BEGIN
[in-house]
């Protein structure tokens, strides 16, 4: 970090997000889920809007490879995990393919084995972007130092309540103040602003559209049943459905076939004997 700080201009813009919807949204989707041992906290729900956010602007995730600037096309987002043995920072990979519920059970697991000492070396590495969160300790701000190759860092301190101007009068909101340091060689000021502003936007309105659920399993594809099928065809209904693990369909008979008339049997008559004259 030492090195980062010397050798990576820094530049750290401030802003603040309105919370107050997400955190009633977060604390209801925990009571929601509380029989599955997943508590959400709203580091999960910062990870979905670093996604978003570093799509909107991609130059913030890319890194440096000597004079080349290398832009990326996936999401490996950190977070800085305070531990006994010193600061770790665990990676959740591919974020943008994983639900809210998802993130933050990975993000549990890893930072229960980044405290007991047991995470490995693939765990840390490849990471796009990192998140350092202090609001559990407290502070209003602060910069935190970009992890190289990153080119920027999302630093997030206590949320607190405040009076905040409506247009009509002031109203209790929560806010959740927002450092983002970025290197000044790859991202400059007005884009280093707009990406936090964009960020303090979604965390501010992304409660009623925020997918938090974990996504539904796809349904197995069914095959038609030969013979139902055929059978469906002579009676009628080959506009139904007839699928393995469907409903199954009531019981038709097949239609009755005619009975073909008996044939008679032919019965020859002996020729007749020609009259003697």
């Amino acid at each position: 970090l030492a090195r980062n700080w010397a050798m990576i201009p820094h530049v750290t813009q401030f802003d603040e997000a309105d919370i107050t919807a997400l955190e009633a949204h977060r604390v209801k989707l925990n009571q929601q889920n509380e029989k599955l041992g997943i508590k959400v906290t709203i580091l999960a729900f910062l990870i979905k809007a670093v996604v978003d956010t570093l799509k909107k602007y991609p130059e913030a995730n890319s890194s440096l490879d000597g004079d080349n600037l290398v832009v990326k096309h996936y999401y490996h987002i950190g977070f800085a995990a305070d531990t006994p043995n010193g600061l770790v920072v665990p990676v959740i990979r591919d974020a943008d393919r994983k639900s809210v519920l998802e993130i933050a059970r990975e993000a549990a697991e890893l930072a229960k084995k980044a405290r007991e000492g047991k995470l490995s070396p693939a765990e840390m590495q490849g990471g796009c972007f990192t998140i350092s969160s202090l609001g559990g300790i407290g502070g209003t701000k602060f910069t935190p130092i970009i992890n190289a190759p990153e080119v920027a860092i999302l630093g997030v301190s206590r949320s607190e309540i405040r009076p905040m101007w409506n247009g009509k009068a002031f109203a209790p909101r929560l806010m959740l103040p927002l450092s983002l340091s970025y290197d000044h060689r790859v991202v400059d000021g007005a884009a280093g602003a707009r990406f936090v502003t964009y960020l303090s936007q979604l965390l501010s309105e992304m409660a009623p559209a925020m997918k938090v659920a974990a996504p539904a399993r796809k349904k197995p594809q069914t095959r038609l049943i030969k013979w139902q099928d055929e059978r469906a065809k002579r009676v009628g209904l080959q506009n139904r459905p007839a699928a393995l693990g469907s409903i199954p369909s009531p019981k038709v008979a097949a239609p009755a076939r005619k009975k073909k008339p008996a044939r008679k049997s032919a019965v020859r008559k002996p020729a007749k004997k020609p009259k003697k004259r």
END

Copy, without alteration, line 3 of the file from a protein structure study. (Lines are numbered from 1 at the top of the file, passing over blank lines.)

């Amino acid at each position: 970090l030492a090195r980062n700080w010397a050798m990576i201009p820094h530049v750290t813009q401030f802003d603040e997000a309105d919370i107050t919807a997400l955190e009633a949204h977060r604390v209801k989707l925990n009571q929601q889920n509380e029989k599955l041992g997943i508590k959400v906290t709203i580091l999960a729900f910062l990870i979905k809007a670093v996604v978003d956010t570093l799509k909107k602007y991609p130059e913030a995730n890319s890194s440096l490879d000597g004079d080349n600037l290398v832009v990326k096309h996936y999401y490996h987002i950190g977070f800085a995990a305070d531990t006994p043995n010193g600061l770790v920072v665990p990676v959740i990979r591919d974020a943008d393919r994983k639900s809210v519920l998802e993130i933050a059970r990975e993000a549990a697991e890893l930072a229960k084995k980044a405290r007991e000492g047991k995470l490995s070396p693939a765990e840390m590495q490849g990471g796009c972007f990192t998140i350092s969160s202090l609001g559990g300790i407290g502070g209003t701000k602060f910069t935190p130092i970009i992890n190289a190759p990153e080119v920027a860092i999302l630093g997030v301190s206590r949320s607190e309540i405040r009076p905040m101007w409506n247009g009509k009068a002031f109203a209790p909101r929560l806010m959740l103040p927002l450092s983002l340091s970025y290197d000044h060689r790859v991202v400059d000021g007005a884009a280093g602003a707009r990406f936090v502003t964009y960020l303090s936007q979604l965390l501010s309105e992304m409660a009623p559209a925020m997918k938090v659920a974990a996504p539904a399993r796809k349904k197995p594809q069914t095959r038609l049943i030969k013979w139902q099928d055929e059978r469906a065809k002579r009676v009628g209904l080959q506009n139904r459905p007839a699928a393995l693990g469907s409903i199954p369909s009531p019981k038709v008979a097949a239609p009755a076939r005619k009975k073909k008339p008996a044939r008679k049997s032919a019965v020859r008559k002996p020729a007749k004997k020609p009259k003697k004259r």